nod

verb
\ ˈnäd How to pronounce nod (audio) \
nodded; nodding

Definition of nod

 (Entry 1 of 2)

intransitive verb

1 : to make a quick downward motion of the head whether deliberately (as in expressing assent or salutation) or involuntarily (as from drowsiness) She nodded in agreement. The guard nodded to us as we walked in. He sat nodding by the fire.
2 : to incline or sway from the vertical as though ready to fall signposts nodding in the wind
3 : to bend or sway the upper part gently downward or forward : bob gently the plumes that nodded on his helmet nodding flowers on long stems
4 : to make a slip or error in a moment of abstraction … Fuentes nods, and his language then falls into … an overly learned mumbo-jumbo that stops the drama of his action.— Robert Maurer

transitive verb

1 : to incline downward or forward nodded his head in agreement
2 : to bring, invite, or send by a nod nodded us in
3 : to signify by a nod nodded their approval

nod

noun

Definition of nod (Entry 2 of 2)

1 : the act or an instance of nodding gave a nod of greeting
2 : an indication especially of approval or recognition

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Other Words from nod

Verb

nodder noun

Synonyms for nod

Synonyms: Verb

bob, bobble, jog, jounce, pump, seesaw, wag

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Examples of nod in a Sentence

Verb

She nodded when I asked her if she was ready. I asked her if she could hear me, and she nodded her head. “The bathroom is around the corner,” he said, nodding to the left. She nodded toward the dirty dishes and said she would get to them later.
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Recent Examples on the Web: Verb

But Biden, sitting quietly in the corner, nodded his head. Dan Sweeney, sun-sentinel.com, "Sugar companies hit with federal class-action lawsuit over health effects of cane field burns," 4 June 2019 To create the collection, Kelsey drew inspiration from little girls’ dresses — think big, frilly communion frocks — while also nodding to the southern romantic girl. Teen Vogue, "Designer Kelsey Randall Has Launched a Line of Made-to-Order Baby Doll Dresses," 29 May 2019 The 43-year-old Spice Girl coyly nodded and laughed when asked about the rumors, adding that Geri would hate her for revealing the secret. Lucy Wood, Marie Claire, "Mel B and Geri Halliwell Once Hooked Up and the Internet Is Living For It," 25 Mar. 2019 Candace declared while Jodie and Andrea nodded and smiled in agreement. Kayla Keegan, Good Housekeeping, "'Full House' Star Candace Cameron Bure Made It Clear Where She Stands After Lori Loughlin Scandal," 25 Mar. 2019 Not because the dresses nodded to a demented Kim Novak or an inscrutable Eva Marie Saint. Nicole Phelps, Vogue, "The Top Shows of Milan Fashion Week Fall 2019," 25 Feb. 2019 Zinke nodded to other public services, such as improving visitor experiences at Yosemite National Park or thinning forests as options for the money. Jonathan J. Cooper, The Seattle Times, "Zinke says Northern California fire costs likely in billions," 27 Nov. 2018 These abstract artworks also nod to centuries-old methods of crafting furniture with joinery techniques executed so precisely that no metal fasteners were required. Mary Carole Mccauley, baltimoresun.com, "Artists explore American identity in Sondheim Artscape Prize exhibit," 21 June 2018 Dichotomies abound: The art is made from new and used objects that were culled from the artist’s home and the public realm; the work nods equally to excess and lack, to public and private space, to feeling both protected and exposed. Deborah Vankin, latimes.com, "Shinique Smith's 'Refuge' explores shelter, homelessness and the excess of our stuff," 13 June 2018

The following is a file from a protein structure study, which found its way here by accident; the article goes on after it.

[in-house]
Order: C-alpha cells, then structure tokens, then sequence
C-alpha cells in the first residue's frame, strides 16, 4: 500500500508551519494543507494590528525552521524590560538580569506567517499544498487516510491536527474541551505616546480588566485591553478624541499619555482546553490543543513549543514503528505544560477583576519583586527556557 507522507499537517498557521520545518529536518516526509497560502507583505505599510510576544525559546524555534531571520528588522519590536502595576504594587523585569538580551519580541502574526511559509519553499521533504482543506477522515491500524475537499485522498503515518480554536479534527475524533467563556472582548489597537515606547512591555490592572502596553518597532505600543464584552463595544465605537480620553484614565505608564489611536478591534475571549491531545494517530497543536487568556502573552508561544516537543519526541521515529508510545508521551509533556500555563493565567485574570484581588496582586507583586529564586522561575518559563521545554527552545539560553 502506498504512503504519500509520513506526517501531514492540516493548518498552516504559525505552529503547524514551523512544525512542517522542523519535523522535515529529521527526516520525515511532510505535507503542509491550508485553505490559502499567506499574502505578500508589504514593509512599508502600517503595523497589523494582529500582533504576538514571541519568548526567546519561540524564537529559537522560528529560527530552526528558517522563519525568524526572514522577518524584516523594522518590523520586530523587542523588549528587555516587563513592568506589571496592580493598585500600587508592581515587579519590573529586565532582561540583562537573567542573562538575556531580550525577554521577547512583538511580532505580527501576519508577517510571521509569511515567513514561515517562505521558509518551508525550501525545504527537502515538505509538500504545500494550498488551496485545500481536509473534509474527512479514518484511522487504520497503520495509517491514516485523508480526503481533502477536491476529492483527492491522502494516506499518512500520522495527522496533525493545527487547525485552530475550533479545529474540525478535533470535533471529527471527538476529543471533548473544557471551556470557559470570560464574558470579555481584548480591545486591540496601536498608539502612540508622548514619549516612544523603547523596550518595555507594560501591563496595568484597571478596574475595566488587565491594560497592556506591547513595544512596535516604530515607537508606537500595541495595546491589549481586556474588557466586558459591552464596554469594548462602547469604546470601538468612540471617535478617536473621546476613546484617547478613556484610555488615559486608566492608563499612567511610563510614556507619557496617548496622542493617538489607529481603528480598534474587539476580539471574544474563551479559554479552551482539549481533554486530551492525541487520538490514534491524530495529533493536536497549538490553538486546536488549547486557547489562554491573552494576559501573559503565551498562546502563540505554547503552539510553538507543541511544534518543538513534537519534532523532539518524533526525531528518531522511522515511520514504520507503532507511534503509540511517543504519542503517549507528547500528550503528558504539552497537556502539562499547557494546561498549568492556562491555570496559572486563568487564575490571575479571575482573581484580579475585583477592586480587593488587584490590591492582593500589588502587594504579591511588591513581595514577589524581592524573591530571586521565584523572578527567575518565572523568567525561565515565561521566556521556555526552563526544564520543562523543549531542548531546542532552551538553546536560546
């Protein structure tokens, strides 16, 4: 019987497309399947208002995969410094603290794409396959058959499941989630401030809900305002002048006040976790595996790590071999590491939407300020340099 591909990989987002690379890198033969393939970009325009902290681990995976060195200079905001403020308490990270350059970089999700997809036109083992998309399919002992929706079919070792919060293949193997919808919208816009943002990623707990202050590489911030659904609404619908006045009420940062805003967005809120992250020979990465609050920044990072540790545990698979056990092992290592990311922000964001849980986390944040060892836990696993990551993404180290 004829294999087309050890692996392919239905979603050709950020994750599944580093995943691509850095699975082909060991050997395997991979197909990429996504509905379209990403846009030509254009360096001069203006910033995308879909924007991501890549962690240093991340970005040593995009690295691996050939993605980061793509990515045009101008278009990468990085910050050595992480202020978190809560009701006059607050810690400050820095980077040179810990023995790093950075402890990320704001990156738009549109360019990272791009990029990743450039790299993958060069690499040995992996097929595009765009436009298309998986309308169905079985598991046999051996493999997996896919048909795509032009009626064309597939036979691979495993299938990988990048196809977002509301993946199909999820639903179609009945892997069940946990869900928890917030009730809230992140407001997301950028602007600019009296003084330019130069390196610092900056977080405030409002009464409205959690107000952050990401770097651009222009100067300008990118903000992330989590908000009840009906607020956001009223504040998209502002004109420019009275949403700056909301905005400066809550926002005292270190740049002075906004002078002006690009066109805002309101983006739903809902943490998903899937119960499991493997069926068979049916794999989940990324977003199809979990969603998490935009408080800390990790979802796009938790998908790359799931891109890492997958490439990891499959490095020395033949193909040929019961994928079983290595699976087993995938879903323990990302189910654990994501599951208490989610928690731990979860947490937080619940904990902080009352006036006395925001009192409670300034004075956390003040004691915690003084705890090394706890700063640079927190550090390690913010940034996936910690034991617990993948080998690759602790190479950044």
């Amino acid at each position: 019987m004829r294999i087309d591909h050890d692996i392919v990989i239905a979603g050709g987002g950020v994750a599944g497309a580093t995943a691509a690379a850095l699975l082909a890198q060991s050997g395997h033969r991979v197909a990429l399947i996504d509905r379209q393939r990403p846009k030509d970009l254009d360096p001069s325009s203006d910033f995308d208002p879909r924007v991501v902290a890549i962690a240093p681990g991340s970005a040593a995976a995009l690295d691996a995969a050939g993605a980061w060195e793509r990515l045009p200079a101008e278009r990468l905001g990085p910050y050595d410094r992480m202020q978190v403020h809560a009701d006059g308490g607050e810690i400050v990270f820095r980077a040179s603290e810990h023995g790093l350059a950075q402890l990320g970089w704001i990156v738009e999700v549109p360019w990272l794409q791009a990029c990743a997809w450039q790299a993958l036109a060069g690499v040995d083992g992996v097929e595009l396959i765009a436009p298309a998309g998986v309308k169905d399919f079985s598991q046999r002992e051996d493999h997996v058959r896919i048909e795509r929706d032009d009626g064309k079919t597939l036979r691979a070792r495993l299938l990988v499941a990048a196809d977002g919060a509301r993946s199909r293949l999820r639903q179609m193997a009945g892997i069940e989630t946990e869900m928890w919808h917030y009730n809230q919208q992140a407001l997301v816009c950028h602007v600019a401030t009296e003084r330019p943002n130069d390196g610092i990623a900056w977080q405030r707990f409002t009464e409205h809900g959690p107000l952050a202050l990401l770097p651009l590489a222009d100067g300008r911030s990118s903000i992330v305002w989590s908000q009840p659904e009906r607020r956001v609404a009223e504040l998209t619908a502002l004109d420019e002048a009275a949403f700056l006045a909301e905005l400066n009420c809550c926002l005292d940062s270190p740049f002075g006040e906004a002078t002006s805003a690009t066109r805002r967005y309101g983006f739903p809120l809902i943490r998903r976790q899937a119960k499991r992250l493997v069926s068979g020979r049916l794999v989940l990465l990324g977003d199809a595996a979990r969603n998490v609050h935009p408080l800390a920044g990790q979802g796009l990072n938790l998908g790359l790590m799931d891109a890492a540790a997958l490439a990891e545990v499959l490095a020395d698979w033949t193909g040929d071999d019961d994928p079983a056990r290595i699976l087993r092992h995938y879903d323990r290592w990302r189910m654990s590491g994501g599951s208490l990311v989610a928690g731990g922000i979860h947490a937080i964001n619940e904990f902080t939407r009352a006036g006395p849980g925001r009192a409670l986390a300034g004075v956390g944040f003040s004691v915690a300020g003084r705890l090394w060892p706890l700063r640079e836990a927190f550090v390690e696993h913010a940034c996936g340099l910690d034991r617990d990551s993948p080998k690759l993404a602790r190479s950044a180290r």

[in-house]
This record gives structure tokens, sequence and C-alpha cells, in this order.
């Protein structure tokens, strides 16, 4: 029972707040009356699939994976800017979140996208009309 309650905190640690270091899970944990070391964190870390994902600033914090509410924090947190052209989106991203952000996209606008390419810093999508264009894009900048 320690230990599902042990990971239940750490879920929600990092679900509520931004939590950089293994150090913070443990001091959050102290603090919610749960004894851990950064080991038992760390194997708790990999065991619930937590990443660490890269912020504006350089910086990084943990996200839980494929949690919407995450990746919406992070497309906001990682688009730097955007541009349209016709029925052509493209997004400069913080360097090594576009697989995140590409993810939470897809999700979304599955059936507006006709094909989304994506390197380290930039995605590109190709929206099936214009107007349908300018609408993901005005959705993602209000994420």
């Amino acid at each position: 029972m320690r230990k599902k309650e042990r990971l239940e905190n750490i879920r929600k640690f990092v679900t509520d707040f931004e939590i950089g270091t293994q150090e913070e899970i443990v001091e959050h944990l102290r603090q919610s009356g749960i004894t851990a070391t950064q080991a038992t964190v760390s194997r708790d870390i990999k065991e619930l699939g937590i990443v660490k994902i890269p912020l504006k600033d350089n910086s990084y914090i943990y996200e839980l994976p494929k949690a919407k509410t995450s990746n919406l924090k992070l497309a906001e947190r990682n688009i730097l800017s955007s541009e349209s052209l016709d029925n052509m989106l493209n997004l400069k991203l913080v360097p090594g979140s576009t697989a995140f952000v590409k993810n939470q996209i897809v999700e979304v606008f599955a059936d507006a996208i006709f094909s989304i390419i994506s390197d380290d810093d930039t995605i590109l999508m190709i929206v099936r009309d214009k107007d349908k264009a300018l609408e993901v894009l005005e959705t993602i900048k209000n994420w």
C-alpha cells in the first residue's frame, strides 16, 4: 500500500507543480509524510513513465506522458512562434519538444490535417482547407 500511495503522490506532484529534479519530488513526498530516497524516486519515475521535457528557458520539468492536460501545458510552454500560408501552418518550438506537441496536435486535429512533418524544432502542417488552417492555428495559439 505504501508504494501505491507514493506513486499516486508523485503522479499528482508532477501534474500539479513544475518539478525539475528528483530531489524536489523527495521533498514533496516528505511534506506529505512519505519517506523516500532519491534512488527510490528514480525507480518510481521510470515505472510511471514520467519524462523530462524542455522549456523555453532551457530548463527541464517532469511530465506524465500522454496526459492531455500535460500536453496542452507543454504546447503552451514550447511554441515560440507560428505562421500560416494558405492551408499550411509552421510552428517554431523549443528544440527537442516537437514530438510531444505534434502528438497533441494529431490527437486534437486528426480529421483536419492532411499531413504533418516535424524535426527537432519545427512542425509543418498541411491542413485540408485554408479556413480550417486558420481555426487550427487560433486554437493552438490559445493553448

Recent Examples on the Web: Noun